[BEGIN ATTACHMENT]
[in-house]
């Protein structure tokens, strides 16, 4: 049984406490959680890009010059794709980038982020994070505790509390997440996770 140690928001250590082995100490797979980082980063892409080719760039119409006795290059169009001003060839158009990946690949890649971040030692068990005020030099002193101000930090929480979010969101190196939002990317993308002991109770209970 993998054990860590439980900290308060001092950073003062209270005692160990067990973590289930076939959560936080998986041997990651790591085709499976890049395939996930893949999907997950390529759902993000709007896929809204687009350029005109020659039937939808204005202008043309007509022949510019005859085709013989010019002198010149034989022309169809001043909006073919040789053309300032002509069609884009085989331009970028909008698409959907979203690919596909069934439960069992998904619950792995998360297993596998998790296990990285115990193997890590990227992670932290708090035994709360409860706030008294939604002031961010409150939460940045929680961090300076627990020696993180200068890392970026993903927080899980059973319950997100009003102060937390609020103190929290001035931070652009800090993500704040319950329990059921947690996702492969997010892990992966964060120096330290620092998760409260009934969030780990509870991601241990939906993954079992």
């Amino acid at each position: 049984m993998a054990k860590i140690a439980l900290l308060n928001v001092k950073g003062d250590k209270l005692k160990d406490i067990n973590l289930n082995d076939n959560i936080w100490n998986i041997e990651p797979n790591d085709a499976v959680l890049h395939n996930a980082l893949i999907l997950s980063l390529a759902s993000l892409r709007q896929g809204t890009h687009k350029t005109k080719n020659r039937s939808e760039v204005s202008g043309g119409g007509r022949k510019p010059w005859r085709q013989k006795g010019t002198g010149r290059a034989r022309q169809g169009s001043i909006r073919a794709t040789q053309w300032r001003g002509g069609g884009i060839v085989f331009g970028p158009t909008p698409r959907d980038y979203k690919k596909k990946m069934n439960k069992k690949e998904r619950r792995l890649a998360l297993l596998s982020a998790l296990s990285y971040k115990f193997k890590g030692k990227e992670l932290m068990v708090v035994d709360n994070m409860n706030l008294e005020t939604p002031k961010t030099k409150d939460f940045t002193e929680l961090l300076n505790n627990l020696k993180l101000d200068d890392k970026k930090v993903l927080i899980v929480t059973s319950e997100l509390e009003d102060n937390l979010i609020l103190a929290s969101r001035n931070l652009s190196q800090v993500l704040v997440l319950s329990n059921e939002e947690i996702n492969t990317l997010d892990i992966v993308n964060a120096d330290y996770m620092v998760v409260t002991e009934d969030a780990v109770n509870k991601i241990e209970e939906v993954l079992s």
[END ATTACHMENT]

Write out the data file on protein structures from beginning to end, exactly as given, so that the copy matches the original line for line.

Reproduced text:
[in-house]
């Protein structure tokens, strides 16, 4: 049984406490959680890009010059794709980038982020994070505790509390997440996770 140690928001250590082995100490797979980082980063892409080719760039119409006795290059169009001003060839158009990946690949890649971040030692068990005020030099002193101000930090929480979010969101190196939002990317993308002991109770209970 993998054990860590439980900290308060001092950073003062209270005692160990067990973590289930076939959560936080998986041997990651790591085709499976890049395939996930893949999907997950390529759902993000709007896929809204687009350029005109020659039937939808204005202008043309007509022949510019005859085709013989010019002198010149034989022309169809001043909006073919040789053309300032002509069609884009085989331009970028909008698409959907979203690919596909069934439960069992998904619950792995998360297993596998998790296990990285115990193997890590990227992670932290708090035994709360409860706030008294939604002031961010409150939460940045929680961090300076627990020696993180200068890392970026993903927080899980059973319950997100009003102060937390609020103190929290001035931070652009800090993500704040319950329990059921947690996702492969997010892990992966964060120096330290620092998760409260009934969030780990509870991601241990939906993954079992």
């Amino acid at each position: 049984m993998a054990k860590i140690a439980l900290l308060n928001v001092k950073g003062d250590k209270l005692k160990d406490i067990n973590l289930n082995d076939n959560i936080w100490n998986i041997e990651p797979n790591d085709a499976v959680l890049h395939n996930a980082l893949i999907l997950s980063l390529a759902s993000l892409r709007q896929g809204t890009h687009k350029t005109k080719n020659r039937s939808e760039v204005s202008g043309g119409g007509r022949k510019p010059w005859r085709q013989k006795g010019t002198g010149r290059a034989r022309q169809g169009s001043i909006r073919a794709t040789q053309w300032r001003g002509g069609g884009i060839v085989f331009g970028p158009t909008p698409r959907d980038y979203k690919k596909k990946m069934n439960k069992k690949e998904r619950r792995l890649a998360l297993l596998s982020a998790l296990s990285y971040k115990f193997k890590g030692k990227e992670l932290m068990v708090v035994d709360n994070m409860n706030l008294e005020t939604p002031k961010t030099k409150d939460f940045t002193e929680l961090l300076n505790n627990l020696k993180l101000d200068d890392k970026k930090v993903l927080i899980v929480t059973s319950e997100l509390e009003d102060n937390l979010i609020l103190a929290s969101r001035n931070l652009s190196q800090v993500l704040v997440l319950s329990n059921e939002e947690i996702n492969t990317l997010d892990i992966v993308n964060a120096d330290y996770m620092v998760v409260t002991e009934d969030a780990v109770n509870k991601i241990e209970e939906v993954l079992s």